330 The European Sky-God.
most competent from a physical point of view, and subse- quently made their choice by acclamation, greeting this or that favourite with cries of " Gaius," " Marcus," etc. The simultaneous strife of the women may have been to select a fitting partner for the king.
It is impossible to discuss the Poplifugia without also considering the Regifugium, another ancient festival cele- brated yearly at Rome on February 24. It was popularly supposed to commemorate the expulsion of the Tarquins ; ^ but a mutilated gloss in Festus rejects this explanation, and refers to " a sacrifice in [the Comitium] performed by [the king] and the Salii on [February] 24." ^ Plutarch^ further states : " There is a certain ancestral sacrifice in the Forum at the Comitium, as it is called, which the king offers, and having offered flees with all haste from the Forum." Plutarch, however, need not be alluding to the Regifiigimn of February 24 ; for there are two other days in the year, viz. March 24 and May 24, which in the stone calendars are marked O.R.C.F. These letters probably denote, as Varro* says, qitando rex comitiavit fas, or ' business may be transacted when the king has been to the Comitium." But Varro goes on to say that on such days the priestly king sacrificed at the Comitium. And a note appended to March 24 in the Praenestine calendar^ runs: "Most persons wrongly hold that this day is described as O.R.C.F. because on it the king fled from the Comitium. But Tarquin did not depart from the Comitium, and the same rites take place in another month also." It is, then, highly probable that on February 24, and quite possible that on March 24 and May 24, the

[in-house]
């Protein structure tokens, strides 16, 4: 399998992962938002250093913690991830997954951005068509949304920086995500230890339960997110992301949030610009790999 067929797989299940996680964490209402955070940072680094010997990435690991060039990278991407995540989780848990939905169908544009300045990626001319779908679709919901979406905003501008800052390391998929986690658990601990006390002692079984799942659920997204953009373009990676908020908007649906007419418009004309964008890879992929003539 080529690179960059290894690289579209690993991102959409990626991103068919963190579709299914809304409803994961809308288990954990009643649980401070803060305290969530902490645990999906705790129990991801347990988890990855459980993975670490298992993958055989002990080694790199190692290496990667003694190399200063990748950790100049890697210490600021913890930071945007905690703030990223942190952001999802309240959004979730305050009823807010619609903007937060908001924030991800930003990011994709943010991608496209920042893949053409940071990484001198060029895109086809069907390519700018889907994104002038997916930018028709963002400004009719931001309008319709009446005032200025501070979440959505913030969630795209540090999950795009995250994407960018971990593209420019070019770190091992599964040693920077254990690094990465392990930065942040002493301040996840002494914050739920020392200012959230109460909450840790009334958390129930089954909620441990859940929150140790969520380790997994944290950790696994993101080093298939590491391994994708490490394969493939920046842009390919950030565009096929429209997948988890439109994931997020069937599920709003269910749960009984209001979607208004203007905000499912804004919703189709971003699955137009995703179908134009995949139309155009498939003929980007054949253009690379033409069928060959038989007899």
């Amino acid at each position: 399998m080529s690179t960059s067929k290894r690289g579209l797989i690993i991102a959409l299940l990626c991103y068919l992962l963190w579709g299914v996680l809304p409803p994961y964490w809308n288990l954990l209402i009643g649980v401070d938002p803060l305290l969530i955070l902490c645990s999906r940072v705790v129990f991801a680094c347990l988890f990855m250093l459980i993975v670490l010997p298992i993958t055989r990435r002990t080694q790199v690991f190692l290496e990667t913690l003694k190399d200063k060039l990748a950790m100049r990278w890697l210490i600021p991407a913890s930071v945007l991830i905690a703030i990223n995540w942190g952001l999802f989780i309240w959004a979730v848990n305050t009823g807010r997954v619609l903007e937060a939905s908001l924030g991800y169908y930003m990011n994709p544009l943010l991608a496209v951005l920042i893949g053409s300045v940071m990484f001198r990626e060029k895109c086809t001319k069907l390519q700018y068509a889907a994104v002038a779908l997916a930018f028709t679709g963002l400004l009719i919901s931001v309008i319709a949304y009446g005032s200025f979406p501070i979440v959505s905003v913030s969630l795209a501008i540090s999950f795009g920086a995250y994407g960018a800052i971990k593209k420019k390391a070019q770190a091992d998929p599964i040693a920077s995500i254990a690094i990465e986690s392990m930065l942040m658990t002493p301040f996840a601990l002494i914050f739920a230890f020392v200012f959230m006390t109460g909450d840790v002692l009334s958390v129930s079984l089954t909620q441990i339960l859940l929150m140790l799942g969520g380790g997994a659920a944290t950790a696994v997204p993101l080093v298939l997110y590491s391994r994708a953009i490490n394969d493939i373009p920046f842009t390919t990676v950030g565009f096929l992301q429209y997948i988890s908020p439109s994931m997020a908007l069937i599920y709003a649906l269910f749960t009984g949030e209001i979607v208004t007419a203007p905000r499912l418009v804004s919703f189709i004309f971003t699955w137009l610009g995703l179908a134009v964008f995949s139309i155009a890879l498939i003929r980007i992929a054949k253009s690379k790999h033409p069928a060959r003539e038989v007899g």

^Os.fast. 2. 685 ff., Paul. exc. Fest. p. 137 Lind. ^ See Warde Fowler Roman Festivals p. 327 ff. ^ Plut. quaestt. Rom. 63.
^Varr. de ling. Lat. 6. 31, adopting Hirschfeld's conjecture " litat ad comitium" for the meaningless "dicat ad comitium" of the MSS. s Orelli ii. 386 and 409 f.